Peelar Forde, Cassandra J. Perez
How did World War 1 change warfare?
World War 1 was the war that changed warfare, especially with the medical treatment. Medical treatment made an impact on warfare that changed how we look at war today. Medical treatment was based on how the soldiers were taken care of after being injured after battle, and of course the process of treating a wounded soldier. World War 1 changed warfare by the improvement in military medicine which was creating a more reliable system.
Soldiers were injured in so many ways, there needed to be something we could do to help. Ways soldiers were to get hurt could have affected the entire battle. Trench foot was one of the injuries that most of the men caught. Standing in the water for a long period of time in a trench results to trench foot where infection leads the flesh of the foot to decay and die. Leg wounds were also common as injuries in World War 1, amputation was often necessary. These leg wounds and arm injuries were often caused by high explosive artillery shells. Artillery messed with the soldiers bodies, twisting tissue and splintering bones. Just 12% of wounds recorded were to the torso. Many soldiers hit here never made it to a hospital. So their injuries were never recorded.
The process of treating an injured soldier was clearly listed to first carry the patient on stretcher bearers to a regimental aid post. There they will carry it to a motor ambulance and drive to a casualty clearing station to do paperwork and prepare the patient for travel and transportation. From there they then put the patient on an ambulance train to a stable base hospital where all the treatment takes place. “The journey would have been familiar to many wounded soldiers” (www.bcc.co.uk). A wounded soldier could be taken away from battlefield to base hospital as quickly as less than 24 hours.
Medical treatment impacted warfare when blood was given and stored the British army was the first to begin the routine use of blood transfusion in treating wounded soldiers. Blood was transferred directly from one person to another. The US army doctor, Captain Oswald Robertson was the one “Who realized the need to stock pile blood before casualties arrived”. He noticed that this was a better way to have blood ready for upcoming soldiers. He established, “The first blood bank on the western front in 1917, using sodium citrate to prevent the blood from coagulating and becoming useable”. For up to 28 days blood was kept on ice and eventually transported to casually clearing stations for use in life-saving surgery (where it was needed most). Blood transfusion had a huge impact on warfare because it was extremely helpful and saved many lives. Without storing or transferring blood to the injured soldiers, many of them could have died.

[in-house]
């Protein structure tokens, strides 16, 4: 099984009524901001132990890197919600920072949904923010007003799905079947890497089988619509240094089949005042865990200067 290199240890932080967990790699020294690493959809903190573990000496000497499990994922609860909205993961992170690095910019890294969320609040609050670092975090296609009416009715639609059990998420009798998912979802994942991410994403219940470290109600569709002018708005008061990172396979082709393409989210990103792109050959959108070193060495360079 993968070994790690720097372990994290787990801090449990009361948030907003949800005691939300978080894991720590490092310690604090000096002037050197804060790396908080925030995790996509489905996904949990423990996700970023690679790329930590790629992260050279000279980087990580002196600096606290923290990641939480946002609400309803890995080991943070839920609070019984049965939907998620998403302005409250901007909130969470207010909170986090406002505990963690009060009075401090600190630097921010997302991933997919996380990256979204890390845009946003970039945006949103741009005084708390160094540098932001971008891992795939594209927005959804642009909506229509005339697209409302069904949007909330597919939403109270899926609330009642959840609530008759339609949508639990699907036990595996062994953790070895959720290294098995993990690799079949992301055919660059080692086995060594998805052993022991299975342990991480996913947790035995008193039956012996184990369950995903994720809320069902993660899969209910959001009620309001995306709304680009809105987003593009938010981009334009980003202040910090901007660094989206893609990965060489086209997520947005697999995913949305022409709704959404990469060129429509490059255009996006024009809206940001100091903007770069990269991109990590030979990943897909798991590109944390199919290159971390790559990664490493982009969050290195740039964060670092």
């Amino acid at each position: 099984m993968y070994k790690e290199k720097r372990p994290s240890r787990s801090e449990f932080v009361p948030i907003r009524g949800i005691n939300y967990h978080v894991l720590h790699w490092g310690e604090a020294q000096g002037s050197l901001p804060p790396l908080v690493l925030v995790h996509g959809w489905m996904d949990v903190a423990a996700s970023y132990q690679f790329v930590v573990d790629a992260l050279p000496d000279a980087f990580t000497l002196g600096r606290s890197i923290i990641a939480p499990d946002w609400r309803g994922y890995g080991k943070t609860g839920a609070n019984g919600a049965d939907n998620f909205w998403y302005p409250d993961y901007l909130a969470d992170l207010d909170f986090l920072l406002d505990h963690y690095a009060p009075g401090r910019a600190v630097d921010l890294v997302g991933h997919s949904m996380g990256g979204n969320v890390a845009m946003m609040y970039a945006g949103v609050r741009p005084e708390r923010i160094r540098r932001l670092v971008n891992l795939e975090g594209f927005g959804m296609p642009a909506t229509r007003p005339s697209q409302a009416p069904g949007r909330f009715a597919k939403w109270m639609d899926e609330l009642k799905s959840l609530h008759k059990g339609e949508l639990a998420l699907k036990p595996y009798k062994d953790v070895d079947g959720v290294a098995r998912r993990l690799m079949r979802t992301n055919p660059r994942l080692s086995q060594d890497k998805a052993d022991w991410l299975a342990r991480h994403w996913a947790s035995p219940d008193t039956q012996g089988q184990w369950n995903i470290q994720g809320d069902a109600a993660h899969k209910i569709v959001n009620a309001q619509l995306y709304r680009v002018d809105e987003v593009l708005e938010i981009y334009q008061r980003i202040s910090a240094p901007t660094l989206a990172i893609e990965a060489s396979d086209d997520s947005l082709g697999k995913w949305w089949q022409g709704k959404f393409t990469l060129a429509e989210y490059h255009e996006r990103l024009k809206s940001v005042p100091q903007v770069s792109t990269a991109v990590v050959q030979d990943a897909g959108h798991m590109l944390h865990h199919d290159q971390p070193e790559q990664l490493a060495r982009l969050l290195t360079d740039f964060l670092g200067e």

In conclusion, World War 1 changed warfare by the little things that made a difference of how we do things now during war specifically in medical treatment. A perfect example is the way soldiers were injured, such as being in trenches they would get trench foot from being in the dirty water too much. Now they put sand bags sand wooden walls against the side of the trenches to keep the water out so you don’t have to suffer from the terrible infection. Also, if it wasn’t for the blood bank, many more soldiers would have died sooner if they didn’t get the blood transmitted to them immediately. World War 1 changed warfare by making it easier to defend, protect, and strategize during battle. WW1 was obviously different from previous and past wars by the technology improvement, artillery, medical treatment strategies, alliances, etc.
Sources: MLA Citation Format
“How Did WW1 Change the Way We Treat War Injuries Today?” BBC News. BBC. Web. 23 Oct. 2014.
“World War One.” Making the Modern World -. Web. 23 Oct. 2014.
“Medical Treatments in World War I.” 10 Oct. 2010. Web. 23 Oct. 2014.
Mount, Harry. “The First World War: The War That Changed Us All.” 12 Oct. 2012. Web. 23 Oct. 2014.
“Was World War I Good for Medicine.” Web. 23 Oct. 2014.